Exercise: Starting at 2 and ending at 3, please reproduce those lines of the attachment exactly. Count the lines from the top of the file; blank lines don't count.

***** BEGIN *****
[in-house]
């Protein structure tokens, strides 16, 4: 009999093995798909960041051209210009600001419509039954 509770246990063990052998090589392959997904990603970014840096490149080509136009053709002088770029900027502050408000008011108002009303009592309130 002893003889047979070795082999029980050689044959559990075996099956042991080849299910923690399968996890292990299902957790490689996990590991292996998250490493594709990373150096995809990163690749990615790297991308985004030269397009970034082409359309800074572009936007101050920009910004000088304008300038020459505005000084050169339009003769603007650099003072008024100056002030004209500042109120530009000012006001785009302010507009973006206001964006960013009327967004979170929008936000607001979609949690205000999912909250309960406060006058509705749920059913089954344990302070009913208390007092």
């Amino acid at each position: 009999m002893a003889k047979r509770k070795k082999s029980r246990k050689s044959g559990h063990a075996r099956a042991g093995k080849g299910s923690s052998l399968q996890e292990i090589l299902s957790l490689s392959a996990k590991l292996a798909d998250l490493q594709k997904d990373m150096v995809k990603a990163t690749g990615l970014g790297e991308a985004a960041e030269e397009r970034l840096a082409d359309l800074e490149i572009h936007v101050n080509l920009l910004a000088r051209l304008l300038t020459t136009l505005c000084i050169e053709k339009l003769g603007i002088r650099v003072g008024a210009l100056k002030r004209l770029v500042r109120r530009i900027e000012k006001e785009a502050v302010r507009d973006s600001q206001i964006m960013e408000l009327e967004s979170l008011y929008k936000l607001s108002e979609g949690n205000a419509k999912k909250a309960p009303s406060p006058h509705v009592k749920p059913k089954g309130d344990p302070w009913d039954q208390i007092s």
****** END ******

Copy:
């Protein structure tokens, strides 16, 4: 009999093995798909960041051209210009600001419509039954 509770246990063990052998090589392959997904990603970014840096490149080509136009053709002088770029900027502050408000008011108002009303009592309130 002893003889047979070795082999029980050689044959559990075996099956042991080849299910923690399968996890292990299902957790490689996990590991292996998250490493594709990373150096995809990163690749990615790297991308985004030269397009970034082409359309800074572009936007101050920009910004000088304008300038020459505005000084050169339009003769603007650099003072008024100056002030004209500042109120530009000012006001785009302010507009973006206001964006960013009327967004979170929008936000607001979609949690205000999912909250309960406060006058509705749920059913089954344990302070009913208390007092």
């Amino acid at each position: 009999m002893a003889k047979r509770k070795k082999s029980r246990k050689s044959g559990h063990a075996r099956a042991g093995k080849g299910s923690s052998l399968q996890e292990i090589l299902s957790l490689s392959a996990k590991l292996a798909d998250l490493q594709k997904d990373m150096v995809k990603a990163t690749g990615l970014g790297e991308a985004a960041e030269e397009r970034l840096a082409d359309l800074e490149i572009h936007v101050n080509l920009l910004a000088r051209l304008l300038t020459t136009l505005c000084i050169e053709k339009l003769g603007i002088r650099v003072g008024a210009l100056k002030r004209l770029v500042r109120r530009i900027e000012k006001e785009a502050v302010r507009d973006s600001q206001i964006m960013e408000l009327e967004s979170l008011y929008k936000l607001s108002e979609g949690n205000a419509k999912k909250a309960p009303s406060p006058h509705v009592k749920p059913k089954g309130d344990p302070w009913d039954q208390i007092s």